Dealing with telemarketers is an acquired skill. Just don’t go into it thinking that you have to defend your desire to not talk to them. Tell them you’re not interested, to take you off of whatever list they’re calling from, and then hang up.
These days for some reason the only people that call me for sales are minions of my mortgage company trying to get me to refinance.
A few years ago when the harassment level was higher I went on a futile quest to find a device or service that would:
a) answer the phone immediately.
b) say “if this is a personal call please press 1”
c) ring the phone if the person pressed 1, else hang up in 5 seconds.
However, this rather primitive tech was impossible to find in a consumer or office product, much less in an AIN service, and the IN group at Verizon wasn’t interested in implementing it either. I imagine I’d need an asterisk or a nuance server with a telephony line card or something like that to implement it today, but it should be fairly simple with that rather excessive level of investment.
I used to do outbound calling that wasn’t strictly telemarketing… it was calling people to tell them their credit card number had expired, or was declined, etc. People treated me like a telemarketer, though, and they were fucking assholes about it.
So, just use caller ID or something and ignore the phone if it’s a telemarketer.
Periodically my alma mater will call me up to ask for money. Their most recent strategy was very amusing. The undergrad doing the calling asks me how my experience was as an undergrad, and then asks me for any advice I’d have for undergraduates. I chat with her for a bit about my college experiences (I know where this is going of course, I’m just curious how long she’ll wait), she asks some questions, I answer them, she fakes interest. Then eventually she asks for money.
Does that work on anyone? Is anyone who graduated from a decent university stupid enough to not know that every time you get a call from your school they are asking you for money? So aren’t the solicitors just wasting their own time?
On the other hand, I have a pretty sexy voice, so maybe she was keeping me talking for her own purposes.
My favorite kind of telemarketer that we get at work is the “toner pirate.” These are the scam artists who call and pretend to be your regular office supplier. They ask for the model number of your copier and then ship you overpriced toner.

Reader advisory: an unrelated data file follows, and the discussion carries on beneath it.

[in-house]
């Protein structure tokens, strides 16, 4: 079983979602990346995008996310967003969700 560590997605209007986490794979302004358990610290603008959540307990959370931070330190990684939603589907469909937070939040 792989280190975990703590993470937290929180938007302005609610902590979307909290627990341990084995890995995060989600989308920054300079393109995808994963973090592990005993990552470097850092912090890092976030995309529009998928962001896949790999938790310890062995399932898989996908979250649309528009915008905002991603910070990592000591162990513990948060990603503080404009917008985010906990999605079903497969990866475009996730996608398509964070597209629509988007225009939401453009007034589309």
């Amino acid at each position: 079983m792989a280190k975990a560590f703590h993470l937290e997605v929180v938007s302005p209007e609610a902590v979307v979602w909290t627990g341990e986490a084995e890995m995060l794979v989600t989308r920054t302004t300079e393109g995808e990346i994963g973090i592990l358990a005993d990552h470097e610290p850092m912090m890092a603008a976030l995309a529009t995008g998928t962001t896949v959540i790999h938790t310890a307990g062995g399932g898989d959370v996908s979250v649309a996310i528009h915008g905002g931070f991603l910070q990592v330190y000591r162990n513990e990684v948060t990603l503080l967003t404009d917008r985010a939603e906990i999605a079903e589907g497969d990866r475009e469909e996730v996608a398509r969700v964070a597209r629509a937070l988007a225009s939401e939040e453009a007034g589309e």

When they call me, I tell them our copier is a Sank-Yu 3826idhbskf87uw95idhw499t. Then when she asks me to repeat it, I tell her it’s a Toyotu sjj284jjdsqtg95873. If she hasn’t hung up on me by then, I say, “I need you do do me a favor.” Her: “What’s that?” Me: “Say, 'ARRRRRRR! I’m a toner pirate! ARRRRRR!”
Yeah, we have caller ID, but when the number is just a random long distance number, and we have friends and family in a variety of timezones, I have to pick it up. How do you tell when a telemarketer is calling?
I’ve started just hanging up, without a word, once it’s become clear who’s calling. It’s much better for my blood pressure.
If I’ve got some time on my hand, I like to engage those trying to do outbound market research surveys. I generally take the tact that they ought to pay me. It usually has me telling them, “But if my opinion is so valuable, why won’t you pay me?” I’ve even managed to get the call escalated to a supervisor on a couple of occasions.
I briefly worked as a telephone survey taker, and it was probably the worst or second worst job I’ve ever had. Far below fast food high school work, even. The happy day that I left that job, I promised that I would always answer and take phone surveys out of a deep sense of understanding the poor fuckers making the calls.
On the other hand, when telemarketers call, I advise them that they have reached me on a cell phone and are costing me minutes, which may be a violation of Federal and CA state laws. I don’t hear back much.